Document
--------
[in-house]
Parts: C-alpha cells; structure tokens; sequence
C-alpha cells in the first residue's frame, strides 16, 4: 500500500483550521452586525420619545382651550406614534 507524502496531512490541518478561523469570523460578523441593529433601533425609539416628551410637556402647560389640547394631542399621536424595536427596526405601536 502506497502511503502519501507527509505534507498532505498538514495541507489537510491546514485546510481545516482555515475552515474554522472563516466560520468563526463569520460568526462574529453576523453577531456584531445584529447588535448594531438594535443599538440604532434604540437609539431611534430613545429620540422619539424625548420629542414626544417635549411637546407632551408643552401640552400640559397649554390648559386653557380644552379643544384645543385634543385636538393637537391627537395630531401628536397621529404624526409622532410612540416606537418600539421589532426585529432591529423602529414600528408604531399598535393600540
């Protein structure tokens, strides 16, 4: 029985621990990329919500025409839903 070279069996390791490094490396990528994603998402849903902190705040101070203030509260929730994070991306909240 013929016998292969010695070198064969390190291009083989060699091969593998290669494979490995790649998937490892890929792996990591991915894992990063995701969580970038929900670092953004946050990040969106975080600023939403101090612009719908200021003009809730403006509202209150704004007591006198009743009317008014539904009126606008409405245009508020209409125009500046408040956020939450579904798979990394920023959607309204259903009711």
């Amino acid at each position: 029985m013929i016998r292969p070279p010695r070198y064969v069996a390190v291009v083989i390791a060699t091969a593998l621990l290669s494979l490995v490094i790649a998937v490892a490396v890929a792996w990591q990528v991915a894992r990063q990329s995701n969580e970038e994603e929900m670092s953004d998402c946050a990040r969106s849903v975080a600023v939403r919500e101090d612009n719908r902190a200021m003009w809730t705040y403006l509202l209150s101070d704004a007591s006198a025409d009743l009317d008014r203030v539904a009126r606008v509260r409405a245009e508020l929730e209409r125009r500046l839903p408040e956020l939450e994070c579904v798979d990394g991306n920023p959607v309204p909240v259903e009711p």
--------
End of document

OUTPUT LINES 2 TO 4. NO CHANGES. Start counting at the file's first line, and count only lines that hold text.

Parts: C-alpha cells; structure tokens; sequence
C-alpha cells in the first residue's frame, strides 16, 4: 500500500483550521452586525420619545382651550406614534 507524502496531512490541518478561523469570523460578523441593529433601533425609539416628551410637556402647560389640547394631542399621536424595536427596526405601536 502506497502511503502519501507527509505534507498532505498538514495541507489537510491546514485546510481545516482555515475552515474554522472563516466560520468563526463569520460568526462574529453576523453577531456584531445584529447588535448594531438594535443599538440604532434604540437609539431611534430613545429620540422619539424625548420629542414626544417635549411637546407632551408643552401640552400640559397649554390648559386653557380644552379643544384645543385634543385636538393637537391627537395630531401628536397621529404624526409622532410612540416606537418600539421589532426585529432591529423602529414600528408604531399598535393600540
């Protein structure tokens, strides 16, 4: 029985621990990329919500025409839903 070279069996390791490094490396990528994603998402849903902190705040101070203030509260929730994070991306909240 013929016998292969010695070198064969390190291009083989060699091969593998290669494979490995790649998937490892890929792996990591991915894992990063995701969580970038929900670092953004946050990040969106975080600023939403101090612009719908200021003009809730403006509202209150704004007591006198009743009317008014539904009126606008409405245009508020209409125009500046408040956020939450579904798979990394920023959607309204259903009711």